A local father who is trying to get more access to his only son has been forced to wait more than six months for an assessment by Tusla, the State’s child protection agency.
The father, who cannot be named for legal reasons, applied to the family court, sitting in Buncrana, last week to have more unsupervised access to his only son. The man is currently entitled to two hours of supervised contact with his four-year-old son every Saturday.
A representative from Tulsa, who was present in court, said the agency would not be happy to change the access agreement without further assessment by a clinical psychiatrist.
The social worker told the court that she believed the assessment was requested by the child and family agency in April. She said she chased it up with the psychiatrist, a Mr. Murray, in September but was informed that he had not carried out or started the assessment yet.
The Tusla employee said she would chase this up with Mr. Murray again and she informed the court that the assessment could take up to three further months to carry out once it was started.
The court heard that the local father is currently working five days a week in Dublin. He said he left in the early hours of Monday morning and returned every Friday evening. It also heard that the man had been previously had problems with alcohol but that he was taking steps to address that and that he hadn’t drank in some months. The man told the court that he attended AA meetings both in Dublin and Donegal.
However the social worker informed the court that the psychiatrist would not be able to offer weekend appointments once the assessment period had begun.
Solicitor for the child’s mother Mr. Ciaran MacLochlainn, who was in favour of the father having more access to her son, told the court that if it wasn’t for a mutual friend, the father would not have had been able to see her son at all.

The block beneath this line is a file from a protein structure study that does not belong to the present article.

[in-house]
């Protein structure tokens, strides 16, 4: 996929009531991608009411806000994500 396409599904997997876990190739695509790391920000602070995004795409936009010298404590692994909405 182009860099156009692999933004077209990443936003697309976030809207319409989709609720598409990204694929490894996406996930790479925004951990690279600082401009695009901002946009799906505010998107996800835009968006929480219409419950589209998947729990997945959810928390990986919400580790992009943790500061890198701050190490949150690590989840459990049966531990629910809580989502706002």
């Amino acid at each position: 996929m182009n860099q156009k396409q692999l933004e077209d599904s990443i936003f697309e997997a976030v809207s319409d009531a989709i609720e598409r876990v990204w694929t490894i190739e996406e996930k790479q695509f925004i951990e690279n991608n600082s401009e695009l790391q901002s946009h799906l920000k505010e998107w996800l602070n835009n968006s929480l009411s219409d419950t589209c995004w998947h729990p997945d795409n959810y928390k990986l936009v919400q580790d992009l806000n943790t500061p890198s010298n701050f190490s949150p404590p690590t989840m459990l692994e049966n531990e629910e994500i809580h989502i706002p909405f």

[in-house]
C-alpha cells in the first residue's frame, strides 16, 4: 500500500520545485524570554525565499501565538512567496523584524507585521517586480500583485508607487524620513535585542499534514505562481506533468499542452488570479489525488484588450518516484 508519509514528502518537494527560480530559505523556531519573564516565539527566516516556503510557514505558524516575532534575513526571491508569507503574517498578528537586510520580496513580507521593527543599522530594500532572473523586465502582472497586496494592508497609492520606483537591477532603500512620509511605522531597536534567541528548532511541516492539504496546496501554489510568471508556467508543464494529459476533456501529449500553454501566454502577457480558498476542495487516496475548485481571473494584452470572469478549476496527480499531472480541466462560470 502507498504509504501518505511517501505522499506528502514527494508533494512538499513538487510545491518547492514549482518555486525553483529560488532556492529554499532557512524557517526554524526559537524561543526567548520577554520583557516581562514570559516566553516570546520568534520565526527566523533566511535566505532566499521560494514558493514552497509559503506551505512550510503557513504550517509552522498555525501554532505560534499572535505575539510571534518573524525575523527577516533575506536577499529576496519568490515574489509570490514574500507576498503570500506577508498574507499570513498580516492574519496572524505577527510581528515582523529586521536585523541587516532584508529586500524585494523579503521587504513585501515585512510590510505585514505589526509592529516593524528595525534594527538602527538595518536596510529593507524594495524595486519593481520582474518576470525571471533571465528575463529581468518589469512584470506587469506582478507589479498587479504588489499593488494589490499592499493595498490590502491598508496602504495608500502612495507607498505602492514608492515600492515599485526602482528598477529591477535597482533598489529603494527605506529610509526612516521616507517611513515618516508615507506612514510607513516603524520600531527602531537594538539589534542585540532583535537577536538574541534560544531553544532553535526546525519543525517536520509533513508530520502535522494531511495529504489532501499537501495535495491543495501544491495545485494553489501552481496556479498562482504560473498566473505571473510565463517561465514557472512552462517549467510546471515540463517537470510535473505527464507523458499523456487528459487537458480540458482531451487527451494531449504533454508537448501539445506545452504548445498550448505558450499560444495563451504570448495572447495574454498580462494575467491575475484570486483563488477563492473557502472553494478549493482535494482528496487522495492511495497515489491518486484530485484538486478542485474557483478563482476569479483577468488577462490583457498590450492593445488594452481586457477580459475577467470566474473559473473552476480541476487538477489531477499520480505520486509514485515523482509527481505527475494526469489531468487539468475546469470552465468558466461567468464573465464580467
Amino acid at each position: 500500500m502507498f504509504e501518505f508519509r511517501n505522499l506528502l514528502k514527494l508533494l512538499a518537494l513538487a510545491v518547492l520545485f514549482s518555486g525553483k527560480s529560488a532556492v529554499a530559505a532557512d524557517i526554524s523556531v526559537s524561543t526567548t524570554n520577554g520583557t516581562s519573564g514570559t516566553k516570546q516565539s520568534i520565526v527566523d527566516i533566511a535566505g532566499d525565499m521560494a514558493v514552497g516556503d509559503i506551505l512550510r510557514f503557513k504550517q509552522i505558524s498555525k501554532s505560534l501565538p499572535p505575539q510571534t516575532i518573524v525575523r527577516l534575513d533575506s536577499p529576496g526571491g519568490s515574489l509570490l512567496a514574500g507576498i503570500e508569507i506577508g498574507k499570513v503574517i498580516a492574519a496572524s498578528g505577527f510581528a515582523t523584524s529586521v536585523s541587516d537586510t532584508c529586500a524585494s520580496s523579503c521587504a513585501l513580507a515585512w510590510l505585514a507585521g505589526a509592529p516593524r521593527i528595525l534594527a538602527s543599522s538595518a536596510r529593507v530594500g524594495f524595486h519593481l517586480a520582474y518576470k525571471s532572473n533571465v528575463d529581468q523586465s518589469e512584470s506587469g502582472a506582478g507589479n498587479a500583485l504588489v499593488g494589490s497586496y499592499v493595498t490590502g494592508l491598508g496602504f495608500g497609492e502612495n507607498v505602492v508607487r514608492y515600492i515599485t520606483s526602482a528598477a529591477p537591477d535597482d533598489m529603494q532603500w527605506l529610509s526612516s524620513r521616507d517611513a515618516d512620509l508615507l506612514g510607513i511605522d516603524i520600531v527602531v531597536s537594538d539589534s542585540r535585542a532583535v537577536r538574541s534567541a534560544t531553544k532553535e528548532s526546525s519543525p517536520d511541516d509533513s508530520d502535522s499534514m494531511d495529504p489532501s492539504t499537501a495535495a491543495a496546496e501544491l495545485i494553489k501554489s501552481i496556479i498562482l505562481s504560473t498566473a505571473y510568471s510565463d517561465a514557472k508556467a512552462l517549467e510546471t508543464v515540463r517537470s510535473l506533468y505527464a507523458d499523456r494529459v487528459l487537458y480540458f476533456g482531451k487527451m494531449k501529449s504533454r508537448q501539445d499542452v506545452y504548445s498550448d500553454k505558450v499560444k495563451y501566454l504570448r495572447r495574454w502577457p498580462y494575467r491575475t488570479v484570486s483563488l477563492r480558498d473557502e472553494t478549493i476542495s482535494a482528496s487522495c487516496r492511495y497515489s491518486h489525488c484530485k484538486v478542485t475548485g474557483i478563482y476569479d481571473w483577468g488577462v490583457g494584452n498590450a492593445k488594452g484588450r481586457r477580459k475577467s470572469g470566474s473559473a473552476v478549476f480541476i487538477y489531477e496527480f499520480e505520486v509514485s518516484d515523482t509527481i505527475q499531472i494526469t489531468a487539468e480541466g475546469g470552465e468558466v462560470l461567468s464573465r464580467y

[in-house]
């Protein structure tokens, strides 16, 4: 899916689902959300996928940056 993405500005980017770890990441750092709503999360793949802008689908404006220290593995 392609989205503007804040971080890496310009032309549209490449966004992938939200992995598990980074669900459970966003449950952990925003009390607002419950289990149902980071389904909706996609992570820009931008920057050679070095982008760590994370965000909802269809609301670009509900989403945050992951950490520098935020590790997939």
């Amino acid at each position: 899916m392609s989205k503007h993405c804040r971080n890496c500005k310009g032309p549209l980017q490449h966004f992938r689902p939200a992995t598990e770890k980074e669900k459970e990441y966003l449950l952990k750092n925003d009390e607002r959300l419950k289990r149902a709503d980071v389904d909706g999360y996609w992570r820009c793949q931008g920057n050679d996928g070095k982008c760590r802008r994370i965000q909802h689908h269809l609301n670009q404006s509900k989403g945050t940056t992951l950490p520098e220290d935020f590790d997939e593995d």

The court heard that Tusla didn’t work on weekends and did not offer supervision for custody visits on Saturdays and Sunday’s.
Mr. MacLochlainn said the visits, which take place every Saturday from 10.30-12.30, wouldn’t have been possible without their friend carrying out the supervision on Tusla’s behalf.
The Tusla social worker said the visits were going well and they were not happy to make changes to situation at this time. She said there had been concerns about domestic incidents in the past.
However the court heard the couple had not been together in more than a year and that the father had not returned to the family home.
Solicitor for the local father, Ms. Mary Colderick said her client just wanted to spend more time with his son.
Judge Paul Kelly said because the couple were no longer together and there was no likelihood that they would be back living together so this should not be a consideration regarding access.
He said the access seemed to be going well and he praised the man for ‘making great efforts’ to deal with his situation.
“This man is getting himself back on track and it seems to be going well, I’m not convinced there is a need for supervision during their visits at this stage,” said Judge Kelly.
“The assessment has been outstanding for some time and there is nothing to say that it will take place in the near future. The concerns here seem to be historical due to the impact of domestic violence but he is no longer in the home. There is no concerns about the treatment of their son so I’m going to dispense with the supervision for now,” added judge Kelly.
However he gave Tusla the power to re-enter it at any time if they had any concerns or if any issues arise.
As well as removing the supervision, Judge Kelly also extended the hours of father and son access to three and a half hours every Saturday. He said they could review this at a later date.